5.      Interest on the apportioned profits to be recoverable by the plaintiffs shall be added, as calculated at the rate of the commercial bank prime rate plus 1%, compounded semi-annually, from the year the income was earned until the date on which judgment in this reference is confirmed by order that Apotex pay to the plaintiffs a specified sum on account of profits earned from use of infringing TMP. That interest payment is the measure of the profit earned by Apotex on profits accounted as earned from infringing use, to be paid to the plaintiffs, in recognition that Apotex had the use of those profits through the period in question.
     6.      Interest after judgment on the amount determined that is to be paid to plaintiffs shall be calculated at the prevailing commercial bank prime rate plus 1%, compounded semi-annually, on any unpaid balance.
     7.      The parties are directed to consult and to seek to agree on the calculation of the profits for which Apotex is required to account, in accord with these conclusions and directions. If they agree, the Court would welcome that advice in writing on or before September 30, 1998 and the profits accounted, to be paid by Apotex to Wellcome, will be confirmed by Judgment. If counsel cannot agree, by the date here indicated, they shall advise the Court and a further hearing on the issues to be settled will be arranged as soon as that may conveniently be done.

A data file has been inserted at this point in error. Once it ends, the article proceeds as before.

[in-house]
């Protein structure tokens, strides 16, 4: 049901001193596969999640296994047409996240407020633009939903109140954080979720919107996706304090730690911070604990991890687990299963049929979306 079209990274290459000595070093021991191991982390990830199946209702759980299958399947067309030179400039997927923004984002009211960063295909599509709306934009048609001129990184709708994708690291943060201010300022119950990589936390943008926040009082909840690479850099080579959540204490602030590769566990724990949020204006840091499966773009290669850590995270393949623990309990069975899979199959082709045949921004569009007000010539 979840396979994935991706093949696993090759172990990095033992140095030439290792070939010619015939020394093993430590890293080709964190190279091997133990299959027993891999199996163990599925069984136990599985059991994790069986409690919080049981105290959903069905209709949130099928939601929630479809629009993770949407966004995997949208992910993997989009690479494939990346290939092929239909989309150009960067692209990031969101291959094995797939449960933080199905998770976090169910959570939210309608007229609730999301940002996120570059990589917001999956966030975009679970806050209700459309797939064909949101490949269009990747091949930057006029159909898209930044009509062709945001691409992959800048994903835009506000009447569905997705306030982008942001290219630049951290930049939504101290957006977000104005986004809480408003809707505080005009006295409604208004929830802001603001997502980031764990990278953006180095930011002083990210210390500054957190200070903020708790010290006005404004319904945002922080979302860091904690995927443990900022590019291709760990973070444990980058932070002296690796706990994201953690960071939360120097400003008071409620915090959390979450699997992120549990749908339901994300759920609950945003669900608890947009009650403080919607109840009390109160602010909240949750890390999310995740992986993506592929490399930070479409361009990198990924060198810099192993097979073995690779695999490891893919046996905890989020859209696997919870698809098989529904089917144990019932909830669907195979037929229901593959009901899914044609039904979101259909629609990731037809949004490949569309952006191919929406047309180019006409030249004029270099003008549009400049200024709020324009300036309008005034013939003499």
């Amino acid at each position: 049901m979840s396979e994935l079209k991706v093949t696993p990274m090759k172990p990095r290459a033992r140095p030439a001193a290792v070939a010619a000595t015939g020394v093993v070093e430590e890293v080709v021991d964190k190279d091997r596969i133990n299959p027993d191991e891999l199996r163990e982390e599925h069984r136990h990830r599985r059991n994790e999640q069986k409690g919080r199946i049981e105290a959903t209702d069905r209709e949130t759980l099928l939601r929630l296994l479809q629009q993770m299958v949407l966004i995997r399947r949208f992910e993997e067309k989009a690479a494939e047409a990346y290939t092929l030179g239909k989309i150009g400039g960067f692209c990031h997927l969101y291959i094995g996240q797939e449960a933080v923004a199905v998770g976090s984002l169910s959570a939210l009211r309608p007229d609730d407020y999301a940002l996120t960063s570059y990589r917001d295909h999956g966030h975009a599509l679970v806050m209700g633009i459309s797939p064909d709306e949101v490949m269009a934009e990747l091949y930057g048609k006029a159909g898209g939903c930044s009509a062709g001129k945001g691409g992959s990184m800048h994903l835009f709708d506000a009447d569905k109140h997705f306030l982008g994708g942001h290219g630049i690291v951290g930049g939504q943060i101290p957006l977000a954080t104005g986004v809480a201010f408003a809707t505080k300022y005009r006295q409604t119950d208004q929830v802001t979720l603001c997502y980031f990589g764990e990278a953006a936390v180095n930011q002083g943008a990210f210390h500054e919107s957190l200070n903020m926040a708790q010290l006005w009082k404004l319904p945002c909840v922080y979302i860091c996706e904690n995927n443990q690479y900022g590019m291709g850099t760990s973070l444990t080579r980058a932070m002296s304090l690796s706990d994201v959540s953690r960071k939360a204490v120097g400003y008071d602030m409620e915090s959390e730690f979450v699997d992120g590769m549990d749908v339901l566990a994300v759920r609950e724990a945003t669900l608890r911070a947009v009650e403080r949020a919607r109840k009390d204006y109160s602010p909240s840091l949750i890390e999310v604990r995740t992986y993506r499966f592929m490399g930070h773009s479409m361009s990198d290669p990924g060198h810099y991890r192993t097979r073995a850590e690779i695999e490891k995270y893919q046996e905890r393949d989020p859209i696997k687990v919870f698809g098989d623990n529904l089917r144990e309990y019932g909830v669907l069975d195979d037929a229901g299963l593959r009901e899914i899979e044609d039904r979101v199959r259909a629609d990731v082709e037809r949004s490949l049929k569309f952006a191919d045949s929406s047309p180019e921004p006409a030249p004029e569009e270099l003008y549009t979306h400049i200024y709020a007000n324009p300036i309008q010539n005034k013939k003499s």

[66]      As earlier noted, the plaintiffs ask for costs on a solicitor-client basis, or on the basis of special directions they would address, while the defendant opposes an award on any such basis. At the conclusion of the hearing I heard submissions by counsel on solicitor-client costs, and a substantial volume of correspondence was introduced by the plaintiffs as background for their claims to costs on that basis. No submissions were made in relation to special directions to an assessing officer if costs are to be awarded on any basis other than solicitor-client costs.

[67]      I make no order concerning costs at this time. That is a matter which in the circumstances is best left to be directed with, or after, final Judgment when payment will be ordered of an amount of profits accounted in accord with directions now issued. If plaintiffs wish to address the matter of special directions, now under Rule 403, without my decision at this stage on their application for solicitor-client costs, a hearing to include submissions on special directions will be arranged.